Elijah Wald Escaping the Delta: Robert Johnson and the Invention of the Blues
per · spec · tive ( noun
) (From Dictionary.com
with elaborations by the author)
(a) The relationship of aspects of a subject to each other and to a whole: a perspective of Robert Johnson's cultural importance; a need to view the whole of blues scholarship in the proper perspective.
(b) Subjective evaluation of relative significance; a point of view: The perspective of Robert Johnson in the broader scheme of the popular musical entertainment of his time.
(c) The ability to perceive things in their actual interrelations or comparative importance: Elijah Wald broadens the perspective of Robert Johnson, His Culture and Environment, and his music.
Author and musician Elijah Wald shoots a nuclear warhead across the bow of classical blues scholarship and reportage with Escaping the Delta: Robert Johnson and the Invention of the Blues.
that warhead kicks off this thoughtful study:
There has probably been more romantic foolishness written about blues in general, and Robert Johnson in particular, than just about any other genre or performer in the twentieth century.
And so this tome begins. By the end, the reader will wonder what we, the reading and listening public have been thinking for the past 50 years. Using Robert Johnson as ground zero, author Wald carefully leads the reader through an in-depth examination of Johnson's corpus, making that body of work the basis for a renewed consideration of the of the blues. Wald tracks the music's rural folk origins but focuses keenly on its evolution as an emerging African-American pop style (one that would occur again 50 years later with the advent of Hip Hop). In doing this, Wald frames the great blues stars as innovative popular artists experimenting and performing during the music percolation of the first half of the 20th Century. His effective vehicle is the juxtaposition of the artists, their audiences, and the popular music of the day with the idea and image of blues recast by a world white fans with very different experiences and aspirations.
In a very non-controversial manner, Wald provides the two histories of the blues. The first is that which has become the conventional wisdom over the past 50 years and his history of the music, which strips away the romantic veil that has covered the original scholarship. With a musician's precision and a scholar's critical eye, Wald reconsiders America's perception of the blues in vivo
and in situ
. as well as in trying to decipher the music's murky true origins and history. Using a lengthy comparison of how white Americans and black Americans define the blues, Wald investigates how Johnson fit between the two definitions. Wald explains how white musicians like Eric Clapton and Keith Richards interpreted who Johnson was and illustrated why he did not become one of the many forgotten early 20th-century bluesmen.
Wald's most provocative observations include the fact that Johnson is hailed as the Holy Grail of American Folk Music while he was mostly marginalized by poor record sales and a lack of recognition in his own time. Expanding his observations to the blues in general, Wald points out that the majority of Delta musicians were able to play most music and were called upon to do so in live performances. The blues were most likely never a big part of that performance repertoire. Wald paints Johnson as a minor commercial musician whose sonically-challenged solo recordings stood in dramatic contrast to the better engineered blues hits of the 1930s. Wald also emphasizes that Johnson's recordings were a mish-mash of sniped couplets from his commercially more successful contemporaries Lonnie Johnson, Peetie Wheatstraw, and Kokomo Arnold, as well earlier artists Charlie Patton, Son House, and Skip James. Wald's opins that the contemporary perception of Johnson as a haunted, "primal" artist and the indivisible element of Delta blues resulted from the densely romantic scholarship of such (white) historians as John Hammond and Alan Lomax, whose "scholarship"? has effected the romantic view of Johnson and the blues in today's white audiences.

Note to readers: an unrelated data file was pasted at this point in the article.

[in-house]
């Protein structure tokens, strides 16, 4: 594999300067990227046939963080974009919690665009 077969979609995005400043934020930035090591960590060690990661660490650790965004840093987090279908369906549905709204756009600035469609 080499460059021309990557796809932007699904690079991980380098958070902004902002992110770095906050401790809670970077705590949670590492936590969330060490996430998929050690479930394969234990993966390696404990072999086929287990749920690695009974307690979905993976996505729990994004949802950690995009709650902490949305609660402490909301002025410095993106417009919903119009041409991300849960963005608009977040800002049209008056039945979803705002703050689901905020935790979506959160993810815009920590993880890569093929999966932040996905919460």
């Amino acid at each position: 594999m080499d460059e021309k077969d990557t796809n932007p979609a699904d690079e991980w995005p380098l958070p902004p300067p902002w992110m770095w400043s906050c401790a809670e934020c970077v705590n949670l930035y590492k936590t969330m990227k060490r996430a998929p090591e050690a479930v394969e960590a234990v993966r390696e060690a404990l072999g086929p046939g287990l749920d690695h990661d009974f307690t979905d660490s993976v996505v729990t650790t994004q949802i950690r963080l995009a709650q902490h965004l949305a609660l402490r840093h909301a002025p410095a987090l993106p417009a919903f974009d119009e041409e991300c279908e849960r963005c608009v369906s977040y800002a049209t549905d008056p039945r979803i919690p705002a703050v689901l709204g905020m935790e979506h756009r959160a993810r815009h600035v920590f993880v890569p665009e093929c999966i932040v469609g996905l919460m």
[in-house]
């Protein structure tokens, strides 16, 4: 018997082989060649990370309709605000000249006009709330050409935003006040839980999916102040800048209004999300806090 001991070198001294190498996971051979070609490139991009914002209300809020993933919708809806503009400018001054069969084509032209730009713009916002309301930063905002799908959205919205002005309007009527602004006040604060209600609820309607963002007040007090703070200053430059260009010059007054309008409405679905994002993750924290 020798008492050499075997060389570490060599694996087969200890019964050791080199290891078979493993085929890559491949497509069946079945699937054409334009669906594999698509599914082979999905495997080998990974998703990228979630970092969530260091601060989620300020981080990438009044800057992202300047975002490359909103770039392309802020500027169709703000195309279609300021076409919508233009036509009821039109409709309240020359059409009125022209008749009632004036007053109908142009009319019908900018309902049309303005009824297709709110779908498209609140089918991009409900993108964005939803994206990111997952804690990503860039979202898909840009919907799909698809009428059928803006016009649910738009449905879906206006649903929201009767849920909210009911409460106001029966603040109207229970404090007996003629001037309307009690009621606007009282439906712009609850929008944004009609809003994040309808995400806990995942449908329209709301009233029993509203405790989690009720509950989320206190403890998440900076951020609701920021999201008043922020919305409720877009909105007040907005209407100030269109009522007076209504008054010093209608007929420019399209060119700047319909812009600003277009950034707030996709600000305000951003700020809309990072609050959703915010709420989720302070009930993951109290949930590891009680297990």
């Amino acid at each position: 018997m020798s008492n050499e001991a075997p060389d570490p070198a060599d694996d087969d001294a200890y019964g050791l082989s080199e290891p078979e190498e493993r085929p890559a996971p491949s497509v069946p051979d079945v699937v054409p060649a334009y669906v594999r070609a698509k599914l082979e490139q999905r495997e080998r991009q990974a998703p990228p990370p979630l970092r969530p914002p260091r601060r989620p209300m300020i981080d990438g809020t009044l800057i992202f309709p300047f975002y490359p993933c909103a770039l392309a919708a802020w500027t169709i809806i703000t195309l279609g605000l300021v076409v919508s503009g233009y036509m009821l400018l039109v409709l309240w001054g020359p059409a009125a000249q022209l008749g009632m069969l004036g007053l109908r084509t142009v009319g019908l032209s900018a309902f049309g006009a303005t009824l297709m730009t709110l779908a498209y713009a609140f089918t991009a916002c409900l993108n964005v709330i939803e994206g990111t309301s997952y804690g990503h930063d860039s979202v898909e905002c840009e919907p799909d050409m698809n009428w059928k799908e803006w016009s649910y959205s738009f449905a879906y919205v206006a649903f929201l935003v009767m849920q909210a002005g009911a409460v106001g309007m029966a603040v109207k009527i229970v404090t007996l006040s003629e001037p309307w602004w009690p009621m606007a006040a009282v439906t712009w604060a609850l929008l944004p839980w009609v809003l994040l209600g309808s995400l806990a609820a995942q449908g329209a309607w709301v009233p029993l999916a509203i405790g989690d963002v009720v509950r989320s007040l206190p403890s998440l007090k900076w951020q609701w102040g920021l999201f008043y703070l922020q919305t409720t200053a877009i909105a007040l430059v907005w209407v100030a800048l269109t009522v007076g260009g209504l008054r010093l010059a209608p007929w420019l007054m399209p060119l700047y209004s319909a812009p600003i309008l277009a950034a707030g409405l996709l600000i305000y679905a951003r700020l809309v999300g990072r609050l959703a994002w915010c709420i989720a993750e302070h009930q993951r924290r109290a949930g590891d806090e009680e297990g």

Wald's final and most central premise might be defined as the blues as known today is largley a construct of white promoters, historians, listeners, and musicians. Johnson in partucular, while not completely marginalized in his own time received the bulk of his initial "world" recognition from the advocacy of Eric Clapton and the Rolling Stones, following the release of King of the Delta Blues Singers
Wald's book is a bit of fresh air and also the "newest"? discussion of Robert Johnson, whose legacy in print has been bogged down in law suites, scholarly intrigue, mental illness, stubbornness, prevarication, naiveté, and self interest. Over the past 40 years the blues public has been enticed by the possibility of a "definitive"? biography of Robert Johnson. The anticipation, in fact, has lead to a tachyphylaxis
of disinterest on the part of this critic regarding the life of Johnson and an increasing interest in the life of the writing on the Life of Johnson. The book to be written now is one that will trace and explain the complex relationships between such historians as Samuel Charters, Mack McCormick, Stephen Calt, Steve LaVere, Dick Waterman, John Fahey, Peter Guralnick, Robert Palmer, Greil Marcus, their individual and collective efforts to produce or thwart the production of the ultimate Biography of a Phantom
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